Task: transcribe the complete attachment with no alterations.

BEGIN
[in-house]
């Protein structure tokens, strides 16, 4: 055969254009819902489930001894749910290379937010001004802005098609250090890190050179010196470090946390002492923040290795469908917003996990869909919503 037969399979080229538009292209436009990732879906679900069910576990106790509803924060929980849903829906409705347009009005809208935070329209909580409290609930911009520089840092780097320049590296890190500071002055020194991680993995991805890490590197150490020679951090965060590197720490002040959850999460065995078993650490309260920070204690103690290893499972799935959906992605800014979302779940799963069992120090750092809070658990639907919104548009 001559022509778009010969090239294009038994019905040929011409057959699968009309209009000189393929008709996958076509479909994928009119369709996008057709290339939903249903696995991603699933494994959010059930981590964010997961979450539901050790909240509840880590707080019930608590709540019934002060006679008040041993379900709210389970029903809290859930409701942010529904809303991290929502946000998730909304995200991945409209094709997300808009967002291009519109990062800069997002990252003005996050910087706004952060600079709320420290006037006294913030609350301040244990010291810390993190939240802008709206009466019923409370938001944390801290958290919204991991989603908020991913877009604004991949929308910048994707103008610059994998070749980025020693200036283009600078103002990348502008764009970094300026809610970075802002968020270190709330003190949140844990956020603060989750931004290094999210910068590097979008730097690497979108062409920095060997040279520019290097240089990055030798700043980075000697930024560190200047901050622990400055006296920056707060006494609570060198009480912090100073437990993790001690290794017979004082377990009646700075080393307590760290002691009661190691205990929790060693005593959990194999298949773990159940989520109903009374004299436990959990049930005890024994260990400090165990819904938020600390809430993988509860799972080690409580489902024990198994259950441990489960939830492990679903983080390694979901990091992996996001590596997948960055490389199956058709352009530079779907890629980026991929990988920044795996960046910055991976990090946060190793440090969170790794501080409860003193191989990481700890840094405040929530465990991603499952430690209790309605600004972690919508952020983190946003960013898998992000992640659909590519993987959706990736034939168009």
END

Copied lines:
[in-house]
């Protein structure tokens, strides 16, 4: 055969254009819902489930001894749910290379937010001004802005098609250090890190050179010196470090946390002492923040290795469908917003996990869909919503 037969399979080229538009292209436009990732879906679900069910576990106790509803924060929980849903829906409705347009009005809208935070329209909580409290609930911009520089840092780097320049590296890190500071002055020194991680993995991805890490590197150490020679951090965060590197720490002040959850999460065995078993650490309260920070204690103690290893499972799935959906992605800014979302779940799963069992120090750092809070658990639907919104548009 001559022509778009010969090239294009038994019905040929011409057959699968009309209009000189393929008709996958076509479909994928009119369709996008057709290339939903249903696995991603699933494994959010059930981590964010997961979450539901050790909240509840880590707080019930608590709540019934002060006679008040041993379900709210389970029903809290859930409701942010529904809303991290929502946000998730909304995200991945409209094709997300808009967002291009519109990062800069997002990252003005996050910087706004952060600079709320420290006037006294913030609350301040244990010291810390993190939240802008709206009466019923409370938001944390801290958290919204991991989603908020991913877009604004991949929308910048994707103008610059994998070749980025020693200036283009600078103002990348502008764009970094300026809610970075802002968020270190709330003190949140844990956020603060989750931004290094999210910068590097979008730097690497979108062409920095060997040279520019290097240089990055030798700043980075000697930024560190200047901050622990400055006296920056707060006494609570060198009480912090100073437990993790001690290794017979004082377990009646700075080393307590760290002691009661190691205990929790060693005593959990194999298949773990159940989520109903009374004299436990959990049930005890024994260990400090165990819904938020600390809430993988509860799972080690409580489902024990198994259950441990489960939830492990679903983080390694979901990091992996996001590596997948960055490389199956058709352009530079779907890629980026991929990988920044795996960046910055991976990090946060190793440090969170790794501080409860003193191989990481700890840094405040929530465990991603499952430690209790309605600004972690919508952020983190946003960013898998992000992640659909590519993987959706990736034939168009």